The Successes and Failures of Economic Reform in Nigeria's Post-Military Political Settlement
African Affairs, adz026, Doi.org/10.1093/afraf/adz026
Posted: 2 Oct 2019 Last revised: 22 Dec 2019
Date Written: December 12, 2019
There are limitations in the explanatory power of prevailing theories on the political economy of Africa’s growth without industrialization that emphasize the resource-curse, ethnicity, neopatrimonialism, and the developmental state. This article uses a political settlements approach to explain the institutional underpinnings of Nigeria’s economic transition. It shows how external constraints on ruling elites interact with the distribution of power and institutions to stimulate episodic reforms in an ‘intermediate’ Nigerian state. Rather than a ‘developmental’ state presiding over industrial upgrading or a ‘predatory’ state operating solely on neopatrimonial basis, this intermediate state presides over selective reforms and bursts of economic growth and diversification. Thus, specific constraints in Nigeria’s post-military political settlement from 1999 generated the initial impetus for successful telecoms liberalization, while inhibiting growth in the oil sector. This article contributes to advancing the political settlements framework in applying it to resource-rich countries, by outlining the four dimensions of the distribution of power and the constraints for institutional persistence or change, and their varying economic implications. It also reclaims the concept of ‘elite bargains’ as a defining feature of the horizontal distribution of power and demonstrates its centrality to the durability or fragility of institutions, especially at critical junctures of resource booms and busts.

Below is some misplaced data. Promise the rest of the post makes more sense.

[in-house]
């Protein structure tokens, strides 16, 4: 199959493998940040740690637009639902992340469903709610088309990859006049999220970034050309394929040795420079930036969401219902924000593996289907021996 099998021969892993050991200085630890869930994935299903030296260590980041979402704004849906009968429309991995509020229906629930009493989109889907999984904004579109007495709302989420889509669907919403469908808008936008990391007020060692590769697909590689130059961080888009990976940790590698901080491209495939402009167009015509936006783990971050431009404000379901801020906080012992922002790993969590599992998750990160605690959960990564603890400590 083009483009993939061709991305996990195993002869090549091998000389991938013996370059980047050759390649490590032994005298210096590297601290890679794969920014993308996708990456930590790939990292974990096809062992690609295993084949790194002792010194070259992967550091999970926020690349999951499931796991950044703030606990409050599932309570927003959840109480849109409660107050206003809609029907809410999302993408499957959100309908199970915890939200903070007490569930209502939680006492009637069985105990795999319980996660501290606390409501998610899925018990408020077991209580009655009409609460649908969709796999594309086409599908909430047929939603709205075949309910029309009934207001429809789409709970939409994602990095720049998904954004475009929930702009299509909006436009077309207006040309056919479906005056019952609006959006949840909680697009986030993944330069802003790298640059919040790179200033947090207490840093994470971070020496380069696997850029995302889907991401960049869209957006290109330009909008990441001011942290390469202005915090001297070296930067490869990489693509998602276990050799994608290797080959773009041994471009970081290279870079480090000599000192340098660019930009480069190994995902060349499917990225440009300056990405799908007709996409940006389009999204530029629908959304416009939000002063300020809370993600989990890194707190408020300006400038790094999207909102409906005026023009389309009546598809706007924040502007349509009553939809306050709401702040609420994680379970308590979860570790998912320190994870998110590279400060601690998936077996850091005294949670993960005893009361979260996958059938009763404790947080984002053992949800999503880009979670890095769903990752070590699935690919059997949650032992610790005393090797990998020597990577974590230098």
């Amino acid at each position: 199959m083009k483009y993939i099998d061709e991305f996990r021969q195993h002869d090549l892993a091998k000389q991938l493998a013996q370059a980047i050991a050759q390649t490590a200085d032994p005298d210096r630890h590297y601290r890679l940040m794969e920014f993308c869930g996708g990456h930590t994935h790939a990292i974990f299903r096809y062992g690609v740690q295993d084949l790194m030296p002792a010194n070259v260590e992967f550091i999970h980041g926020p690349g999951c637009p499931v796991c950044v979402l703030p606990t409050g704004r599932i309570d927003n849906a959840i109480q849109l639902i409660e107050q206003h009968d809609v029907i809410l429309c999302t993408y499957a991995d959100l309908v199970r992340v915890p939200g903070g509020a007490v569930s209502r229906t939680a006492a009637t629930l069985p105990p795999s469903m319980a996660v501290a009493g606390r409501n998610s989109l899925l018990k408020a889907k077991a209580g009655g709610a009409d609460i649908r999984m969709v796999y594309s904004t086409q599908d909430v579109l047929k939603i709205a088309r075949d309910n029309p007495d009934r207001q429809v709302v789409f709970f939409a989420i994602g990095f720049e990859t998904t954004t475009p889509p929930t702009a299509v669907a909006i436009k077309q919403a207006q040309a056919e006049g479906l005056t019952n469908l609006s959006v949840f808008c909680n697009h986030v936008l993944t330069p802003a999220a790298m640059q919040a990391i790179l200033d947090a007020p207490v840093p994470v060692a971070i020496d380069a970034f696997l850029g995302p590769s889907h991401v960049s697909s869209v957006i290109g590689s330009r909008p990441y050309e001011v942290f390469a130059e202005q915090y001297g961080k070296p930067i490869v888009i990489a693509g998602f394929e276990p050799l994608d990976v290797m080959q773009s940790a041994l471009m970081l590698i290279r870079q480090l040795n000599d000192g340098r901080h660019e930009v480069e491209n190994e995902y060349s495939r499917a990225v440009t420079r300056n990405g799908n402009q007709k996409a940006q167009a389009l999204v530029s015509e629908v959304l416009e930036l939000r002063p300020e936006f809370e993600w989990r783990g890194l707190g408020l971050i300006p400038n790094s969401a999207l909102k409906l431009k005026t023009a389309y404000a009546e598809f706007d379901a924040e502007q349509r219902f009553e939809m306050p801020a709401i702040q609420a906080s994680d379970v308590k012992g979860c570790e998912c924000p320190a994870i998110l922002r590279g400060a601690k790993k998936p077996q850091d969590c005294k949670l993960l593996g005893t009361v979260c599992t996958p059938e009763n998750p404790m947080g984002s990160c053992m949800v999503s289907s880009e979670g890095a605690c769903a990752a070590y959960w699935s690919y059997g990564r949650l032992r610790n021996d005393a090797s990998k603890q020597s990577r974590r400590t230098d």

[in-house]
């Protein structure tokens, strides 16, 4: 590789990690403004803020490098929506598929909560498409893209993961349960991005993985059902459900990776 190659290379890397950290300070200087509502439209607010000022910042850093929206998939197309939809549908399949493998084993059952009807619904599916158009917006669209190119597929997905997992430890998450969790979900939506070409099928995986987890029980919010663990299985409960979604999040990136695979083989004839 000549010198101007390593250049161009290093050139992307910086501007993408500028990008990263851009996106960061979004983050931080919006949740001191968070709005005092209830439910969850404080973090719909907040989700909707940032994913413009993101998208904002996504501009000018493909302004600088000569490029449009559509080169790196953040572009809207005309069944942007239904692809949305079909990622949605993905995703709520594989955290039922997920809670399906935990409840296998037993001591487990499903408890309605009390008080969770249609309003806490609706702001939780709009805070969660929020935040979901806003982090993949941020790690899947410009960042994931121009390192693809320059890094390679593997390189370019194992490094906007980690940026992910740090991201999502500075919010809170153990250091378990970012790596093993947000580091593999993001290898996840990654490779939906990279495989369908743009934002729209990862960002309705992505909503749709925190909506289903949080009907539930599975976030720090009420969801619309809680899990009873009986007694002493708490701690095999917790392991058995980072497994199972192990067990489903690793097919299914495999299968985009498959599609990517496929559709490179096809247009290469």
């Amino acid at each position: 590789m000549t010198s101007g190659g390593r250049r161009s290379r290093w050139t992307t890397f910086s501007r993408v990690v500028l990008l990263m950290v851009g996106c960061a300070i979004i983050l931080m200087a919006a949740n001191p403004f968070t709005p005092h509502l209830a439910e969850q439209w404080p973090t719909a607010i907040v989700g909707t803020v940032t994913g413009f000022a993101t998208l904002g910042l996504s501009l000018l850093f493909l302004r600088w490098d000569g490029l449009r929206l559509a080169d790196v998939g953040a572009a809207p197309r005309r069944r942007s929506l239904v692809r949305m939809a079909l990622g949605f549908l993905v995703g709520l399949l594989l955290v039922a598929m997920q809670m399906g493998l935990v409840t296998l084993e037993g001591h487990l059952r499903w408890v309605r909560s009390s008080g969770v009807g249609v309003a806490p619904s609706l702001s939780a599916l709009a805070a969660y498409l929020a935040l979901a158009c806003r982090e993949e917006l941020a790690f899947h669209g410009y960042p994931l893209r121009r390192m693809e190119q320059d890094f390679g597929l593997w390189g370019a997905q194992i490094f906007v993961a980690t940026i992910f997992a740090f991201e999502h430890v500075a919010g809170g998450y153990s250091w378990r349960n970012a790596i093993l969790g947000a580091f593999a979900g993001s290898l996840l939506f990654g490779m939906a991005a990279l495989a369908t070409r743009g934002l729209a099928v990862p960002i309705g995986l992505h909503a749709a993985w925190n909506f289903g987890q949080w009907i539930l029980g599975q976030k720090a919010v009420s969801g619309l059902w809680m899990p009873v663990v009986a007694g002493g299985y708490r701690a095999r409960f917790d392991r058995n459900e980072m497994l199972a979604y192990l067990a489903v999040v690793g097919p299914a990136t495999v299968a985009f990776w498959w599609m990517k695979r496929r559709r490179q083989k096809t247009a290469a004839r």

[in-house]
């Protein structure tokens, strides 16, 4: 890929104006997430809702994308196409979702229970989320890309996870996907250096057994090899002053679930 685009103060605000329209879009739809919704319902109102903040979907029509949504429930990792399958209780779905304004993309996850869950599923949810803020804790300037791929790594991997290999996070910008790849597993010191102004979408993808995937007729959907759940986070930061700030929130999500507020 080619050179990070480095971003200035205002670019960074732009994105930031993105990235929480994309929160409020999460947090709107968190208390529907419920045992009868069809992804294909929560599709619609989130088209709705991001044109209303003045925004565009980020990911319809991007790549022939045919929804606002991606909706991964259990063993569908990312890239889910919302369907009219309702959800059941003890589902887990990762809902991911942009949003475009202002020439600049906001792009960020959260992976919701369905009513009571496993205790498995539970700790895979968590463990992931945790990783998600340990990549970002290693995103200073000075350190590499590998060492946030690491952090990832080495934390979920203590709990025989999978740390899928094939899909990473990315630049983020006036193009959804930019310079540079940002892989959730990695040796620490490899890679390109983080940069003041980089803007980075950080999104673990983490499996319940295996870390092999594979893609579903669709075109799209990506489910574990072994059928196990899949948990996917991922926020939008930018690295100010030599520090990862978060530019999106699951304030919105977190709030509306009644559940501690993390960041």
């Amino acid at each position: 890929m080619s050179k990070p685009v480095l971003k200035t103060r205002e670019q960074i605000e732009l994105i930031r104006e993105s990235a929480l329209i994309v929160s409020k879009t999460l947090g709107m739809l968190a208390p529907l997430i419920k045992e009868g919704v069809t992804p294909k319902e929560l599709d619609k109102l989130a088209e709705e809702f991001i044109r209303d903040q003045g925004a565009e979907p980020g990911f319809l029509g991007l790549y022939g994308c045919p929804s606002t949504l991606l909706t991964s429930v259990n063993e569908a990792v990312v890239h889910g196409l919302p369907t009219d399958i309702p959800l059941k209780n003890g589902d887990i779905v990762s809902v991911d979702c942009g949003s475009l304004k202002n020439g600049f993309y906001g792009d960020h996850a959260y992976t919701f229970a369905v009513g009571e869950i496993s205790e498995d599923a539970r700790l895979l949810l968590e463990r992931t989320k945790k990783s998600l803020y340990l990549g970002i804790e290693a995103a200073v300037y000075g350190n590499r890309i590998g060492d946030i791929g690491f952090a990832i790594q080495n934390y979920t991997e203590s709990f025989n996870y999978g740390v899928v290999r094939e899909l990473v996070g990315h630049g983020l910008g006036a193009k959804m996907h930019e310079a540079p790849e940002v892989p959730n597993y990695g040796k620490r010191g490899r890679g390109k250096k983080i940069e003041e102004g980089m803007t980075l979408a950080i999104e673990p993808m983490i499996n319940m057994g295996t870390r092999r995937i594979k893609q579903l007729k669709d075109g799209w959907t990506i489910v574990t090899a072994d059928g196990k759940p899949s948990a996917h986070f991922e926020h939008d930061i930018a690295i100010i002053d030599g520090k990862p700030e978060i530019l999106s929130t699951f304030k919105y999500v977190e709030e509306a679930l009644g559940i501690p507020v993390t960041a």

Keywords: Africa, Economic Reform, Nigeria, Oil, Political Settlements
JEL Classification: H7, O5, P16, Q33, Q34, Q38, Z18
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